Before we get started on this one, I need to tell you that the interpretation of 'wolf' is a Roman one; The romans translated Ptolemy's work from Greek to Latin, and translated the constellation named 'Therion' as 'wolf', instead of the more general 'beast' or 'animal'. As such, the constellation did not actually represent a wolf until Roman times, but we are stuck with the Roman names, so I went with 'wolf' for the post's title.

The stars of the constellation Lupus were once considered to be part of the constellation Centaurus, where they represented an animal being impaled on a pole by the centaur, who was holding it toward the constellation Ara, the altar, as though he were about to sacrifice it. The Hellenic astronomer Hipparch separated the constellation from Centaurus and named it Therion in the second century BC.

Because the separation came so late, many references to Lupus are in connection to Centaurus and Ara. Aratos, for example, in his 'Phaenomena':

"The constellation of Centaur [Centaurus] thou wilt find beneath two others. For part in human form lies beneath Scorpio, but the rest, a horse’s trunk and tail, are beneath the Claws. He ever seems to stretch his right hand towards the round Altar, but though his hand is drawn and firmly grasped another sign – the Beast [Fera], for so men of old have named it." [436]

Hyginus, in his 'Astronomica' echoes this, linking Lupus to the constellation Centaurus. In his version, the Centaur holding out a sacrifice is either Kheiron or Pholus; Kheiron because he dropped a poisoned arrow on his foot and perished, and Pholus for his Gods-given powers of divination:

"When Hercules was once visiting Chiron, and while sitting with him was examining his arrows, one of them is said to have fallen on the foot of Chiron, and thus brought about his death. Others say that when the Centaur wondered at his being able to kill such huge creatures as Centauri with such slight arrows, he himself tried to draw the bow, and the arrow, slipping from his hand, fell on his foot. For this reason Jupiter [Zeus], pitying him, put him among the constellations with a victim which he seems to hold above the altar for sacrifice. Others have said that he is Pholus the Centaurus, who was more skilled in augury that the rest. Consequently, by the will of Jove [Zeus], he was represented coming to the altar with a victim." [II.38]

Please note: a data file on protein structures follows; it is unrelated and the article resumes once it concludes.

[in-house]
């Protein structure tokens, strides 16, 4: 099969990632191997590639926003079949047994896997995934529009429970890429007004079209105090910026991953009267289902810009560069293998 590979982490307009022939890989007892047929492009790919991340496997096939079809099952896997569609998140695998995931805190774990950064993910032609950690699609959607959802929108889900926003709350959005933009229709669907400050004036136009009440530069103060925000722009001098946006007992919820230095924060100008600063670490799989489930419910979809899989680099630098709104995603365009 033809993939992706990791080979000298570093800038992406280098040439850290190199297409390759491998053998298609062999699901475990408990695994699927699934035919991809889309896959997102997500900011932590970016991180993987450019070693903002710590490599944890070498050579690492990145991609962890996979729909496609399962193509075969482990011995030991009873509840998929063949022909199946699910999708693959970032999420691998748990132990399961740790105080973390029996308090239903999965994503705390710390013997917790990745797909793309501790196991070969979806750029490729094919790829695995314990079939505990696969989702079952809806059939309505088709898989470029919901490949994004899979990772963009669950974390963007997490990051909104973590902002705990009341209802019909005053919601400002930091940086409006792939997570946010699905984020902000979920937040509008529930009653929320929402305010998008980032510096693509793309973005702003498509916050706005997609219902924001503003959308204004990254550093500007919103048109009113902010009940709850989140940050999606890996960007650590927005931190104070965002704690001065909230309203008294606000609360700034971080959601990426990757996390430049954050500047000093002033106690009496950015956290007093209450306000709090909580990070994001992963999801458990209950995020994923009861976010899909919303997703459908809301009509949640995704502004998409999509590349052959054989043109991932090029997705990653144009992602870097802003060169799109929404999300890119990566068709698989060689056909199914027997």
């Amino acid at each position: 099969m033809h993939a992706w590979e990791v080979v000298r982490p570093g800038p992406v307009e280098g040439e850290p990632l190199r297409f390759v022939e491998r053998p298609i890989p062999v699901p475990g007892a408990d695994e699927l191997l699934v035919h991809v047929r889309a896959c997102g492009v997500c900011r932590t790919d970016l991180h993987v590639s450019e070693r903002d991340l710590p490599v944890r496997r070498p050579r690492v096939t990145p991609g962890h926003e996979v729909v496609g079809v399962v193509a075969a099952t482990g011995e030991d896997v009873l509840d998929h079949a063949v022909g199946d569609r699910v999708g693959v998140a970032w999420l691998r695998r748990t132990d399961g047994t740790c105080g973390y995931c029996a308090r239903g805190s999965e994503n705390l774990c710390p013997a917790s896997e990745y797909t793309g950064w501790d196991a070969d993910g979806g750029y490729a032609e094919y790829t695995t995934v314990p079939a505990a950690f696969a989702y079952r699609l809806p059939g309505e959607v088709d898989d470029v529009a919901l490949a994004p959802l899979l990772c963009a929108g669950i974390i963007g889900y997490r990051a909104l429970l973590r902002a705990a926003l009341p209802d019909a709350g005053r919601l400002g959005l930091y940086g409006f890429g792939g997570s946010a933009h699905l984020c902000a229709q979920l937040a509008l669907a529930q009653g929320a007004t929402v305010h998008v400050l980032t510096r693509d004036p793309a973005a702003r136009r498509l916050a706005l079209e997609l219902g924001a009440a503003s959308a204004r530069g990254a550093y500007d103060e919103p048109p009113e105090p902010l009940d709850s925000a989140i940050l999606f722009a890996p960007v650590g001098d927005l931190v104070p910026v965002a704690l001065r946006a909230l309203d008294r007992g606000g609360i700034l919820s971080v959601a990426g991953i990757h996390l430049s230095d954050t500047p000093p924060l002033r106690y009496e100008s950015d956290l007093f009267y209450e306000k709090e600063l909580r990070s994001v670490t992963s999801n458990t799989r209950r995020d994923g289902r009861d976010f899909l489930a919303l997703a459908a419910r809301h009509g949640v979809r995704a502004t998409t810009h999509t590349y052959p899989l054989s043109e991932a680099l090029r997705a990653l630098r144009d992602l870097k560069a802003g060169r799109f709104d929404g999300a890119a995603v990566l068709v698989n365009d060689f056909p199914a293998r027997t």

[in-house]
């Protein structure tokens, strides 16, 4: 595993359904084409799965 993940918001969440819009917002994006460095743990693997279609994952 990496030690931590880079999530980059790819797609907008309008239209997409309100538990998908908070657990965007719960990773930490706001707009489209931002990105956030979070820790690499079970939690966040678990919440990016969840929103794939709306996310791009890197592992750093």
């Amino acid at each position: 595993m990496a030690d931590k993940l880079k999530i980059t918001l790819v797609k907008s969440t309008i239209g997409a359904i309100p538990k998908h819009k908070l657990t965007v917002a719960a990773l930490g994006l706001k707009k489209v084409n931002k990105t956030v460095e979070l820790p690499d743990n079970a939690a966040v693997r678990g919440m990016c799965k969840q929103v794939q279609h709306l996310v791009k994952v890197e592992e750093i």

The constellation Lupus is a minor constellation, and in ancient writings, you won't be able to connect it to the wolf at all, especially because wolves--if they ever ended up being sacrificed on an altar at all--would most likely only be sacrificed in cult worship. It was not a regular sacrificial animal, but may have been a part of the worship of Gods with the 'Lykaion' epithet--like Zeus and Apollon.

The constellation is visible at latitudes between +35° and −90°, and best visible at 21:00 (9 p.m.) during the month of June.